Wednesday, November 06, 2013

Election Day is the right day to pass marriage equality

Fittingly, same-sex marriage passed not on Valentine's Day, but on Election Day, where the people in Virginia and New York City and Boston decided who would run their governments. The triumph in Illinois, unthinkable only a decade ago, is ultimately because the people in Illinois changed their minds and voted for leaders to change the law. These leaders are overwhelmingly Democratic. 95% of the legislators who voted for marriage equality are Democratic. The triumph today is also a triumph for the people of the Democratic Party.

One of the 61 representatives to vote yes is a Democrat who barely won his election in a Republican area. Without that unexpected victory, and several more like his to select a Democratic Speaker of the House, there would no triumph this week. If Pat Quinn, the Democratic candidate for governor, had not won his election a few years ago by the narrowest of margins, the marriage equality bill would have been vetoed by the Republican governor and thus the vote would not have taken place at all.

There were a few Republican legislators (3 of 61 in the House and 1 of 34 in the Senate) who voted for the bill and there were several Democrats who did not vote for the bill. But against the backdrop of the election in Virginia for Attorney General that will be decided by a few hundred votes out of two million cast, it's important to remember that social progress and joy-inducing improvements in government ultimately derive from partisan elections. And these days, that means electing Democrats.

Monday, September 02, 2013

Robert Reich's Labor Day agenda deliverable by state and local governments

Robert Reich (Clinton's Labor Secretary) released a video today with on the best way to celebrate Labor Day - remembering just how bad working people have fared in the last few decades and calling for a six-step policy agenda to increase wages again.

The interesting thing is that the six-step agenda can all be delivered by state and local governments. We often think we need the feds to deliver reform (and then get frustrated when they don't). But the exciting thing is that our blue states and cities can go ahead and implement this progressive agenda. Here's the video:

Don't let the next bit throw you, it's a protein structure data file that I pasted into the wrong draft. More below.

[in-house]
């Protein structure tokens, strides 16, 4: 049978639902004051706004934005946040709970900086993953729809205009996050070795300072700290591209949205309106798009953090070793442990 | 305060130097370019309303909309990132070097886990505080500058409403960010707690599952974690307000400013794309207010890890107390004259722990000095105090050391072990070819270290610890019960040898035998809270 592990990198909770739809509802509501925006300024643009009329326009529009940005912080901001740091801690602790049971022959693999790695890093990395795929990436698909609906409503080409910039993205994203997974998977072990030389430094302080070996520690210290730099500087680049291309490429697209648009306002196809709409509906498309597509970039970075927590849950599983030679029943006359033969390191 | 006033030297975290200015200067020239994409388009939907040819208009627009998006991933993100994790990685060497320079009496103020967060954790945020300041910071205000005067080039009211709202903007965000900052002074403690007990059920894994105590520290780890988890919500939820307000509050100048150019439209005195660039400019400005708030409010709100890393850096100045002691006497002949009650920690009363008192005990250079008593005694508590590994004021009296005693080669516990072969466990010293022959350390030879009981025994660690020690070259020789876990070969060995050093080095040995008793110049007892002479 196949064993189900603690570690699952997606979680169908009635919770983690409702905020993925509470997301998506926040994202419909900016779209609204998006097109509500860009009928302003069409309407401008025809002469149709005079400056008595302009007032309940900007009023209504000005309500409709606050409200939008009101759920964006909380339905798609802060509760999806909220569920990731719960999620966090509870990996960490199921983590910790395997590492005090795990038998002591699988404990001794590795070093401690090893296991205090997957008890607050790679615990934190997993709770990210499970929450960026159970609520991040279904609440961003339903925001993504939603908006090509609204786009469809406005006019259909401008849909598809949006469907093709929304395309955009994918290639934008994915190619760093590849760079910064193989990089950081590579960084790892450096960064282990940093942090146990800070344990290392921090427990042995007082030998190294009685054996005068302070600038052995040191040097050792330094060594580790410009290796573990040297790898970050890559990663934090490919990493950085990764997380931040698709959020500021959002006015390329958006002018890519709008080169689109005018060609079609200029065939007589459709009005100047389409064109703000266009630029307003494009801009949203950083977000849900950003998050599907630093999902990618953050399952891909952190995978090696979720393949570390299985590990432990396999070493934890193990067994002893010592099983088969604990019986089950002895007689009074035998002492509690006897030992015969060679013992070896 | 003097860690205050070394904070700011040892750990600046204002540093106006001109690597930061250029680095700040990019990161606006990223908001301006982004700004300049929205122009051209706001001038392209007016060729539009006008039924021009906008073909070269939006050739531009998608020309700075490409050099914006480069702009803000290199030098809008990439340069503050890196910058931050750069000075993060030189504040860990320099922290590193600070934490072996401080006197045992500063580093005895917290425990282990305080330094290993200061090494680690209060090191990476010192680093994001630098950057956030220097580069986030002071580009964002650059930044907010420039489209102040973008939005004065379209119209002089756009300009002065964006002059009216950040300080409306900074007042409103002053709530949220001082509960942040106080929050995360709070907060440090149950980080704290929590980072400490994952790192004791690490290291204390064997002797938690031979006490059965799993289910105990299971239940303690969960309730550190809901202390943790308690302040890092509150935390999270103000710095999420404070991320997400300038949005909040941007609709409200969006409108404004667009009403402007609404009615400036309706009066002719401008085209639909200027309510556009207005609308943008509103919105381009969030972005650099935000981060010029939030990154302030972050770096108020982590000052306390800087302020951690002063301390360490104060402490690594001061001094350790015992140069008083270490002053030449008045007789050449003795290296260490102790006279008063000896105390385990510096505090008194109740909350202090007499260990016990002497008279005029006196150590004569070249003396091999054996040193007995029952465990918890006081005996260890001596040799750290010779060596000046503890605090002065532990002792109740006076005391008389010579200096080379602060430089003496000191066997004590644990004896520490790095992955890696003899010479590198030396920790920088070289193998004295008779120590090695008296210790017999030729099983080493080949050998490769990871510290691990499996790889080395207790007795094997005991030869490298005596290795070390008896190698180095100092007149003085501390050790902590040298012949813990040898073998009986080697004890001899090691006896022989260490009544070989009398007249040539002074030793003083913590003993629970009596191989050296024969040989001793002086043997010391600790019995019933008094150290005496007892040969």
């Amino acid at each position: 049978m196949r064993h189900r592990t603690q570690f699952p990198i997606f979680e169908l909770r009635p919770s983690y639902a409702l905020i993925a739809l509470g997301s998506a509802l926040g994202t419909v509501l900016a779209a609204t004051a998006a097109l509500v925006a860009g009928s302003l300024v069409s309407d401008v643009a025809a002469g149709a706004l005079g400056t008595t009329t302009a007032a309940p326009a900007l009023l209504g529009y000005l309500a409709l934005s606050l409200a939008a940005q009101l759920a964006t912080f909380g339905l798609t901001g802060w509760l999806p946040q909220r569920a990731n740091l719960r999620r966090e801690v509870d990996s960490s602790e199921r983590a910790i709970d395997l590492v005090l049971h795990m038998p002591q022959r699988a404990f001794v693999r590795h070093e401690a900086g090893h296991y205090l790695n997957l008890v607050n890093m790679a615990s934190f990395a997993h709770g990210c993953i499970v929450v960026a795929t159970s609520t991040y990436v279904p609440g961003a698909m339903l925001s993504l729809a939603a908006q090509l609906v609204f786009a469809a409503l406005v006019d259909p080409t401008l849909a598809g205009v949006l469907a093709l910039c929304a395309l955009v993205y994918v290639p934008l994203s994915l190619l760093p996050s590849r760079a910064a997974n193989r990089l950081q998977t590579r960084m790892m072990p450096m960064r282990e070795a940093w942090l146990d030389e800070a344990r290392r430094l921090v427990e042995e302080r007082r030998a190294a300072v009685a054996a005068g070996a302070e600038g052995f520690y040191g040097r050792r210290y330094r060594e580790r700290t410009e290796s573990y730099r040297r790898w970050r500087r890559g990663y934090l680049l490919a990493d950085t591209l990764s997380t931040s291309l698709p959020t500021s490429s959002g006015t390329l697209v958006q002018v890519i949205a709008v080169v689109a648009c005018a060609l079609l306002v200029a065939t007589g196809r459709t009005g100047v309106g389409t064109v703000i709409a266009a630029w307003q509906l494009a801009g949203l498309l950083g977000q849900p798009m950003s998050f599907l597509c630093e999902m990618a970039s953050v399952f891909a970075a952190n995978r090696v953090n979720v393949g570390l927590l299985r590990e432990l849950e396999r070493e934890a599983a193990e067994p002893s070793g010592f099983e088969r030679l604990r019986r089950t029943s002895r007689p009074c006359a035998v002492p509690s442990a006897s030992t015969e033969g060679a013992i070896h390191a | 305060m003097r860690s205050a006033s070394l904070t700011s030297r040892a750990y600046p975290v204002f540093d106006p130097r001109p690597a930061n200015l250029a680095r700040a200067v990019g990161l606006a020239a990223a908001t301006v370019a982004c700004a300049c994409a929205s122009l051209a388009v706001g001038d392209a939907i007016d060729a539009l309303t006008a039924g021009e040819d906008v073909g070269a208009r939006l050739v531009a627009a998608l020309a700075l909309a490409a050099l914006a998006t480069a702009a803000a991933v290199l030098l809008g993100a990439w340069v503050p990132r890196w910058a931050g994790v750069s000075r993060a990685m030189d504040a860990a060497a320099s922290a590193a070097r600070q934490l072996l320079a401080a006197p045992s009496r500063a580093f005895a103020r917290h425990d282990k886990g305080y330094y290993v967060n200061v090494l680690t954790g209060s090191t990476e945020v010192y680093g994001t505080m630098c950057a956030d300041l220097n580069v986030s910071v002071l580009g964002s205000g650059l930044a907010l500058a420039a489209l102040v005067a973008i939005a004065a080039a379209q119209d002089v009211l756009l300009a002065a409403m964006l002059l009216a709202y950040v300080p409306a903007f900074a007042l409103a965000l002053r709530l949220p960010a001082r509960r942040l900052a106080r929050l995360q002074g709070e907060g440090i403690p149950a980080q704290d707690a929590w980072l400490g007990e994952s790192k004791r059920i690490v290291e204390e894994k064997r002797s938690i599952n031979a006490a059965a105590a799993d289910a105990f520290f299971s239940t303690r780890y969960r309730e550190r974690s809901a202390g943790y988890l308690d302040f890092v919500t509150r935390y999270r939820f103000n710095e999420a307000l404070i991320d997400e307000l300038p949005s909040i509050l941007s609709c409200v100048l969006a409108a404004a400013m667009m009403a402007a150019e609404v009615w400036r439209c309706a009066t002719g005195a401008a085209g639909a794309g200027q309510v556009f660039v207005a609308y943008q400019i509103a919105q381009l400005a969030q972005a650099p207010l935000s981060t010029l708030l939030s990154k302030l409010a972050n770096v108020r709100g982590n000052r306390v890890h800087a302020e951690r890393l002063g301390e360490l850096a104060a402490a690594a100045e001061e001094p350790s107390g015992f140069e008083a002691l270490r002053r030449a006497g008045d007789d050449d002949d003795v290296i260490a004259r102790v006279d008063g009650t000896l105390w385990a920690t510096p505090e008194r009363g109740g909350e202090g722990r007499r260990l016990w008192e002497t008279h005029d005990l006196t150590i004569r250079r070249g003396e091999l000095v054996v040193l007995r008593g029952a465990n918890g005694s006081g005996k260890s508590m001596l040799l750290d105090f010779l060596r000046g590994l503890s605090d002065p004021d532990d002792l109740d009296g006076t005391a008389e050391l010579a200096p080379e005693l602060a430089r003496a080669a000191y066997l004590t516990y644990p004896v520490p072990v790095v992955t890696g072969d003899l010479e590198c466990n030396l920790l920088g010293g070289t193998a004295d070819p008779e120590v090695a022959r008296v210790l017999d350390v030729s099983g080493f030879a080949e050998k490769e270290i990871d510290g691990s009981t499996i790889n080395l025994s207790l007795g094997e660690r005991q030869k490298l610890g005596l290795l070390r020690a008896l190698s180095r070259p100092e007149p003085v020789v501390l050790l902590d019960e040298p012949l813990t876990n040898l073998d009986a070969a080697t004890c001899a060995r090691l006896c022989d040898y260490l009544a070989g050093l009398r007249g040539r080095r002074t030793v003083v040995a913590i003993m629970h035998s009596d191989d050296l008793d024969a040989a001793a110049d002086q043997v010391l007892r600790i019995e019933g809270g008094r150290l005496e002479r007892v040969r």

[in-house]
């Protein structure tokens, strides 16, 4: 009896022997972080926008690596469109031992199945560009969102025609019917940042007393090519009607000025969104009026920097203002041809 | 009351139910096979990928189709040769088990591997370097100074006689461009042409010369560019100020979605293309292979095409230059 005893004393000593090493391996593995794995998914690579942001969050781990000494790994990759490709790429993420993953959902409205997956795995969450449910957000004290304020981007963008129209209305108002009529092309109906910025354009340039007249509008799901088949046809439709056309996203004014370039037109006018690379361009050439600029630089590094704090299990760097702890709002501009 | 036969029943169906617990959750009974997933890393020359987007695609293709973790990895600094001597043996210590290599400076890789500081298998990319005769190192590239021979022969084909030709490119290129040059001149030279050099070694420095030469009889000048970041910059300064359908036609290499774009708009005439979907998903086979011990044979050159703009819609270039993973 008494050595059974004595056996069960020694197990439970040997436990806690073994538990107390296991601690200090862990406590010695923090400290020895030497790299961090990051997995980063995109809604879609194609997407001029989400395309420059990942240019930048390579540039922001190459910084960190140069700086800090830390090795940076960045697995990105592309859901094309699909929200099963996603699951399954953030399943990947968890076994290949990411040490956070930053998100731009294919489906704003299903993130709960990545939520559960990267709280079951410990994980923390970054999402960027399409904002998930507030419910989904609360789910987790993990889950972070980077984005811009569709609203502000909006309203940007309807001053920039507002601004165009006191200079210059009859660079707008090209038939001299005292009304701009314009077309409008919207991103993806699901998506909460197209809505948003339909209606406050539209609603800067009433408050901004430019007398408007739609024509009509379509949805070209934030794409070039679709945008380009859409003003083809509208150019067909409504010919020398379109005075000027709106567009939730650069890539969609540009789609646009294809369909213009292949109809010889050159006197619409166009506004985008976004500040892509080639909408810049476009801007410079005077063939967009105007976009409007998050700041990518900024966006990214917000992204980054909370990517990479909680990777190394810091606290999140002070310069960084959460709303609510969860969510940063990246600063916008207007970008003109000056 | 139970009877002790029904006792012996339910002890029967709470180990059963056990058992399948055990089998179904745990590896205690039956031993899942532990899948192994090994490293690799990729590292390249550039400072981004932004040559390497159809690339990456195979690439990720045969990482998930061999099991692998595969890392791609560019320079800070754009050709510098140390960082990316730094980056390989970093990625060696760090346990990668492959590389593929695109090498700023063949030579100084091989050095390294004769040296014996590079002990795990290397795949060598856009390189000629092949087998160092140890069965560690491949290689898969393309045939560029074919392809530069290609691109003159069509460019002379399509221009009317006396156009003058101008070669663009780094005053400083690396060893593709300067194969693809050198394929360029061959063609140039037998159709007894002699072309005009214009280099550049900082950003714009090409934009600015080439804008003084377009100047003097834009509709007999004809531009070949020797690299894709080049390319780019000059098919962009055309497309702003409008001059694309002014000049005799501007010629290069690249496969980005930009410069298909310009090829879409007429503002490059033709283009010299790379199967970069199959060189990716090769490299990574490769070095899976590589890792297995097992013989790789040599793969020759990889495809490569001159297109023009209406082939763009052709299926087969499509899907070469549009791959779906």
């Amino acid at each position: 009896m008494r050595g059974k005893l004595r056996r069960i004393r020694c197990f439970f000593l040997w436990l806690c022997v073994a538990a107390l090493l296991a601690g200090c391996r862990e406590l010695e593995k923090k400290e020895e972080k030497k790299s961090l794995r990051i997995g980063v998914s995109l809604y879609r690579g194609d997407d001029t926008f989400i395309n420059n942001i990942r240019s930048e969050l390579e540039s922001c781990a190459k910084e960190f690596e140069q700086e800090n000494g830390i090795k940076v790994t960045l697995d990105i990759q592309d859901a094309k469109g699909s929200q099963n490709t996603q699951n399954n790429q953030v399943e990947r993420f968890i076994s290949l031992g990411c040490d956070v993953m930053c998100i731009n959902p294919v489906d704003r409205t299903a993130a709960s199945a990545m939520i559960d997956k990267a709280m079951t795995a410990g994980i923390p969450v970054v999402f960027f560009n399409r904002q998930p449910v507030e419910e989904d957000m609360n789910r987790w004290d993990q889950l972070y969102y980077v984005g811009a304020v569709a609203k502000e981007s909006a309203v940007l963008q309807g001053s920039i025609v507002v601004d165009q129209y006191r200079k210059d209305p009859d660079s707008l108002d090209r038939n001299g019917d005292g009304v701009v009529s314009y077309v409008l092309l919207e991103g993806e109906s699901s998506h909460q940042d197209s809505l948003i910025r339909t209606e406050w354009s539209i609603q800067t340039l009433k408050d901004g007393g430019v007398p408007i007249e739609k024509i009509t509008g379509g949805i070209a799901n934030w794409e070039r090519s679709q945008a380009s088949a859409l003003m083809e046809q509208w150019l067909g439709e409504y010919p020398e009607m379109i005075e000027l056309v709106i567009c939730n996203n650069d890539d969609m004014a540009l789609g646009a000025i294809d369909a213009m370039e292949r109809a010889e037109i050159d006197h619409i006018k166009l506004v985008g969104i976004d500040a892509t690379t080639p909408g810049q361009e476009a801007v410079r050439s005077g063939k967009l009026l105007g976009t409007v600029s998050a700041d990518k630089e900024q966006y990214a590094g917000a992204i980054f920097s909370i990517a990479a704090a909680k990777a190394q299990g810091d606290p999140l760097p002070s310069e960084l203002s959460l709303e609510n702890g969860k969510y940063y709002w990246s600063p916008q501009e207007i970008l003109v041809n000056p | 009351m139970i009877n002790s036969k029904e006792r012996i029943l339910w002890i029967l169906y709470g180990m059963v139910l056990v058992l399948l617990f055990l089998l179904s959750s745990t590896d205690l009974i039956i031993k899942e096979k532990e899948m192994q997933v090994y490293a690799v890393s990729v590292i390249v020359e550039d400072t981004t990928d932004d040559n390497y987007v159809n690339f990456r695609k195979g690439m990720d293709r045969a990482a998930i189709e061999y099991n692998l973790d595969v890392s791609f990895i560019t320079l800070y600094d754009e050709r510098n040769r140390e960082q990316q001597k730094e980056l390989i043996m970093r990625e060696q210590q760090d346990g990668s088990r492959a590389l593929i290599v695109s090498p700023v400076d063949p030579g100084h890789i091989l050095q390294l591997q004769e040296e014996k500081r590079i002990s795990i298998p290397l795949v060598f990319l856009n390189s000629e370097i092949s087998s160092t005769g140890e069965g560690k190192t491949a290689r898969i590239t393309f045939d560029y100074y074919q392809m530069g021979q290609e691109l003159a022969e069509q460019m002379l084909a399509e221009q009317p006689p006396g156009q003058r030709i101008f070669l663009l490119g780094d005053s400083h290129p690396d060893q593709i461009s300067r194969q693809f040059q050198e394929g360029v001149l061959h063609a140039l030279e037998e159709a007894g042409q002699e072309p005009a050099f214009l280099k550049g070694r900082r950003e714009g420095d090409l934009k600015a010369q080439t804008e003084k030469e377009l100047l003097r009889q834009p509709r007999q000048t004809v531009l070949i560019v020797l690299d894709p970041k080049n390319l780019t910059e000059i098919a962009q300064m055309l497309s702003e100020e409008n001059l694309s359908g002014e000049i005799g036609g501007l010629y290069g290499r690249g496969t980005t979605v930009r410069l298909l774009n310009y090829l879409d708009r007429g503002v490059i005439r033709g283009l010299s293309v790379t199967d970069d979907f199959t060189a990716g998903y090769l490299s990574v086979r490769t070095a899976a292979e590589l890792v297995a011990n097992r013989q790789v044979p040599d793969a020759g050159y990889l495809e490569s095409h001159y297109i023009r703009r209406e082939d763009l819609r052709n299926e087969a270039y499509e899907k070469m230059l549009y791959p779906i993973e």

Reich's list to boost labor (near the end of the video):

1. Living wage (states and cities can raise those)
2. Larger earned income tax credit (every state can max out the state EITC)
3. Free universal childcare (something states and cities can implement)
4. Good schools (run by local governments with funding by states)
5. Universal health insurance (states can do this for their citizens)
6. Union rights (a little tougher with federal preemption but a lot to be done)

I find it inspiring that one of the intellectual leaders of progressive policy lays out the agenda for prosperity and it does not rely on the feds to implement. We can do it.

Sunday, September 01, 2013

Creating replicable progressive state and local policy is really valuable

We progressives are part of the governing coalition of a whole lot of governments. (The federal government isn't one of them, alas. The US House blocks everything). We don't come close to taking full advantage of that.

Our blue cities, counties and states should be raising standards of living and per capita purchasing power by cutting household budget costs and buying in bulk the insurance, education, recreation and transportation everyone needs. And we should be figuring out how to push the envelope every year.

So if progressives in one blue city or state can figure out how to implement a good policy (like a local minimum wage or paid leave) that is replicable, then the many other blue cities and states can piggyback off their hard work and implement the same thing with likely very similar results.

That means our job is to figure out how to develop and implement replicable progressive state and local policies. And then help spread the word about them.